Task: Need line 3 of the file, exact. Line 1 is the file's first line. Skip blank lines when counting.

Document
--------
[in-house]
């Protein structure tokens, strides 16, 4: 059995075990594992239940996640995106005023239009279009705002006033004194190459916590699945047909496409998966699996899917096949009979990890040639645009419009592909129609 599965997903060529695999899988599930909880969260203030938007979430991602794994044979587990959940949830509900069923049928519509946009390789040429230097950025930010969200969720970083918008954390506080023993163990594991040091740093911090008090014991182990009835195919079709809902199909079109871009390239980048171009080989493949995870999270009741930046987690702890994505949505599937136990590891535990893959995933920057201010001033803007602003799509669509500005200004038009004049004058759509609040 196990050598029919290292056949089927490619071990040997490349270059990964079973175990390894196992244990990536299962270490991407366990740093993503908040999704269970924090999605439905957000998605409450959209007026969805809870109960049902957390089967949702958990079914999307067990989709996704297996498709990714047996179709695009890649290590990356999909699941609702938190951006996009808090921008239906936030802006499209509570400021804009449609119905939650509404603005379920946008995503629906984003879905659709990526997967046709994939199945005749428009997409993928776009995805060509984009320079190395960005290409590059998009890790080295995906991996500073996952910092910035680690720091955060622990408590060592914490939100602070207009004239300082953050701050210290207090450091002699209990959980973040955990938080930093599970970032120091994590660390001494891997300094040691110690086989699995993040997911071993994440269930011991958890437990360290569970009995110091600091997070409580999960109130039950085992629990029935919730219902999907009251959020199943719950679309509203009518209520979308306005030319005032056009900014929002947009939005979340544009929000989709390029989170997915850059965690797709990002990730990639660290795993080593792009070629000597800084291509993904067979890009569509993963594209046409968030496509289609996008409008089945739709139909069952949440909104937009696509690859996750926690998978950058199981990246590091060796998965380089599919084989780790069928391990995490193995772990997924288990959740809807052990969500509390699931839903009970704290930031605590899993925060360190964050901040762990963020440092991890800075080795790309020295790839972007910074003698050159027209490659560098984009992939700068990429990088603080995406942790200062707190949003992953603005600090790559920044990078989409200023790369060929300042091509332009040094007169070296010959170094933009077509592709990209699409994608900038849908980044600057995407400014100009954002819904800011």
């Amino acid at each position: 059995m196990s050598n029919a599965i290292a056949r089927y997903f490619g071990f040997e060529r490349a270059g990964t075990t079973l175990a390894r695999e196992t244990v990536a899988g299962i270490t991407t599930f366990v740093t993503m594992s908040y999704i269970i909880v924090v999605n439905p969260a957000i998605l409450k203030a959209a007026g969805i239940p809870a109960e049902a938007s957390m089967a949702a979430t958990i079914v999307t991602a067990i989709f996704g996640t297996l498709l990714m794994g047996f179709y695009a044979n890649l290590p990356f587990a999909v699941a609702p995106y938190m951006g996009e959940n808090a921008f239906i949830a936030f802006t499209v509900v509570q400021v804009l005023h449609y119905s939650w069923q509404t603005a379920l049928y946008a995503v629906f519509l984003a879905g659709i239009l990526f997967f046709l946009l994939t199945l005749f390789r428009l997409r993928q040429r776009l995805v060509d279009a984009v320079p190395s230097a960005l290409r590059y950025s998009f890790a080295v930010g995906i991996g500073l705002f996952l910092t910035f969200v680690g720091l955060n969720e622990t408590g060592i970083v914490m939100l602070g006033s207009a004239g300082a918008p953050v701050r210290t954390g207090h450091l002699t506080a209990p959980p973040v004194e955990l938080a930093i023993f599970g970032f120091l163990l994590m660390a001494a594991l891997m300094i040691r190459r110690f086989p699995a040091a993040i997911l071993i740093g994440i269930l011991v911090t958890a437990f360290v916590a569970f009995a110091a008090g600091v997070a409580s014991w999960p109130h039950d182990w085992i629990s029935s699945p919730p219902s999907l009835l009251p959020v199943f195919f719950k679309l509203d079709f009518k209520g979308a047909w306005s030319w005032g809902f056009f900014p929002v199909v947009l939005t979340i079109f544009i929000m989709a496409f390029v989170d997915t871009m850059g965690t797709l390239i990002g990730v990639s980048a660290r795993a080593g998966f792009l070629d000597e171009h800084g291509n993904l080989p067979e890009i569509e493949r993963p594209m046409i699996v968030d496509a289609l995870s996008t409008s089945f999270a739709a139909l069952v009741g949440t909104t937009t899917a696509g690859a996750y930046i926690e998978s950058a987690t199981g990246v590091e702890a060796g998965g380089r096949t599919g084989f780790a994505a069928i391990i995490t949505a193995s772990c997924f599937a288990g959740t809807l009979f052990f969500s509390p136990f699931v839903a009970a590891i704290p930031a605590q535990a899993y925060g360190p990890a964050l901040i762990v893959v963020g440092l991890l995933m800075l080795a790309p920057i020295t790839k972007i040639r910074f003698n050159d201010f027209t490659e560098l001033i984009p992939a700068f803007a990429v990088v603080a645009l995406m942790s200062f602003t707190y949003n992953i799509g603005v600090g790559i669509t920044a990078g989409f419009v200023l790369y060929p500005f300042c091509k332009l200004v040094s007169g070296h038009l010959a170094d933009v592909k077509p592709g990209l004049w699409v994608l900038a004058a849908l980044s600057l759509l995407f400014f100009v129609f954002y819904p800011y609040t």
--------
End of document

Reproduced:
């Amino acid at each position: 059995m196990s050598n029919a599965i290292a056949r089927y997903f490619g071990f040997e060529r490349a270059g990964t075990t079973l175990a390894r695999e196992t244990v990536a899988g299962i270490t991407t599930f366990v740093t993503m594992s908040y999704i269970i909880v924090v999605n439905p969260a957000i998605l409450k203030a959209a007026g969805i239940p809870a109960e049902a938007s957390m089967a949702a979430t958990i079914v999307t991602a067990i989709f996704g996640t297996l498709l990714m794994g047996f179709y695009a044979n890649l290590p990356f587990a999909v699941a609702p995106y938190m951006g996009e959940n808090a921008f239906i949830a936030f802006t499209v509900v509570q400021v804009l005023h449609y119905s939650w069923q509404t603005a379920l049928y946008a995503v629906f519509l984003a879905g659709i239009l990526f997967f046709l946009l994939t199945l005749f390789r428009l997409r993928q040429r776009l995805v060509d279009a984009v320079p190395s230097a960005l290409r590059y950025s998009f890790a080295v930010g995906i991996g500073l705002f996952l910092t910035f969200v680690g720091l955060n969720e622990t408590g060592i970083v914490m939100l602070g006033s207009a004239g300082a918008p953050v701050r210290t954390g207090h450091l002699t506080a209990p959980p973040v004194e955990l938080a930093i023993f599970g970032f120091l163990l994590m660390a001494a594991l891997m300094i040691r190459r110690f086989p699995a040091a993040i997911l071993i740093g994440i269930l011991v911090t958890a437990f360290v916590a569970f009995a110091a008090g600091v997070a409580s014991w999960p109130h039950d182990w085992i629990s029935s699945p919730p219902s999907l009835l009251p959020v199943f195919f719950k679309l509203d079709f009518k209520g979308a047909w306005s030319w005032g809902f056009f900014p929002v199909v947009l939005t979340i079109f544009i929000m989709a496409f390029v989170d997915t871009m850059g965690t797709l390239i990002g990730v990639s980048a660290r795993a080593g998966f792009l070629d000597e171009h800084g291509n993904l080989p067979e890009i569509e493949r993963p594209m046409i699996v968030d496509a289609l995870s996008t409008s089945f999270a739709a139909l069952v009741g949440t909104t937009t899917a696509g690859a996750y930046i926690e998978s950058a987690t199981g990246v590091e702890a060796g998965g380089r096949t599919g084989f780790a994505a069928i391990i995490t949505a193995s772990c997924f599937a288990g959740t809807l009979f052990f969500s509390p136990f699931v839903a009970a590891i704290p930031a605590q535990a899993y925060g360190p990890a964050l901040i762990v893959v963020g440092l991890l995933m800075l080795a790309p920057i020295t790839k972007i040639r910074f003698n050159d201010f027209t490659e560098l001033i984009p992939a700068f803007a990429v990088v603080a645009l995406m942790s200062f602003t707190y949003n992953i799509g603005v600090g790559i669509t920044a990078g989409f419009v200023l790369y060929p500005f300042c091509k332009l200004v040094s007169g070296h038009l010959a170094d933009v592909k077509p592709g990209l004049w699409v994608l900038a004058a849908l980044s600057l759509l995407f400014f100009v129609f954002y819904p800011y609040t």